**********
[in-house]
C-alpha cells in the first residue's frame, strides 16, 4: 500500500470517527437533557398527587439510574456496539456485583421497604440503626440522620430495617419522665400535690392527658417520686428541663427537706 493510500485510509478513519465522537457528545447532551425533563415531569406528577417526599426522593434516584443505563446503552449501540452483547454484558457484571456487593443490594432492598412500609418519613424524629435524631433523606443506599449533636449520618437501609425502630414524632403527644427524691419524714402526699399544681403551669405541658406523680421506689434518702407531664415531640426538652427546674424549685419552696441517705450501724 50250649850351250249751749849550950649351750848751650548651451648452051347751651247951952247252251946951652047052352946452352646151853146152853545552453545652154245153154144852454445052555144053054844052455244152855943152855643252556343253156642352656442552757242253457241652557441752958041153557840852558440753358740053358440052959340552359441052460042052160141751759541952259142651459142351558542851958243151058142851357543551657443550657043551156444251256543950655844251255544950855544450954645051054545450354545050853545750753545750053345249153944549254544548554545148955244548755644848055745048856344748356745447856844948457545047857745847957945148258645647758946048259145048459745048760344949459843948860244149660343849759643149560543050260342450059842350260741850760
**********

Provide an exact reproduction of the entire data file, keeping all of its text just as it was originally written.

[in-house]
C-alpha cells in the first residue's frame, strides 16, 4: 500500500470517527437533557398527587439510574456496539456485583421497604440503626440522620430495617419522665400535690392527658417520686428541663427537706 493510500485510509478513519465522537457528545447532551425533563415531569406528577417526599426522593434516584443505563446503552449501540452483547454484558457484571456487593443490594432492598412500609418519613424524629435524631433523606443506599449533636449520618437501609425502630414524632403527644427524691419524714402526699399544681403551669405541658406523680421506689434518702407531664415531640426538652427546674424549685419552696441517705450501724 50250649850351250249751749849550950649351750848751650548651451648452051347751651247951952247252251946951652047052352946452352646151853146152853545552453545652154245153154144852454445052555144053054844052455244152855943152855643252556343253156642352656442552757242253457241652557441752958041153557840852558440753358740053358440052959340552359441052460042052160141751759541952259142651459142351558542851958243151058142851357543551657443550657043551156444251256543950655844251255544950855544450954645051054545450354545050853545750753545750053345249153944549254544548554545148955244548755644848055745048856344748356745447856844948457545047857745847957945148258645647758946048259145048459745048760344949459843948860244149660343849759643149560543050260342450059842350260741850760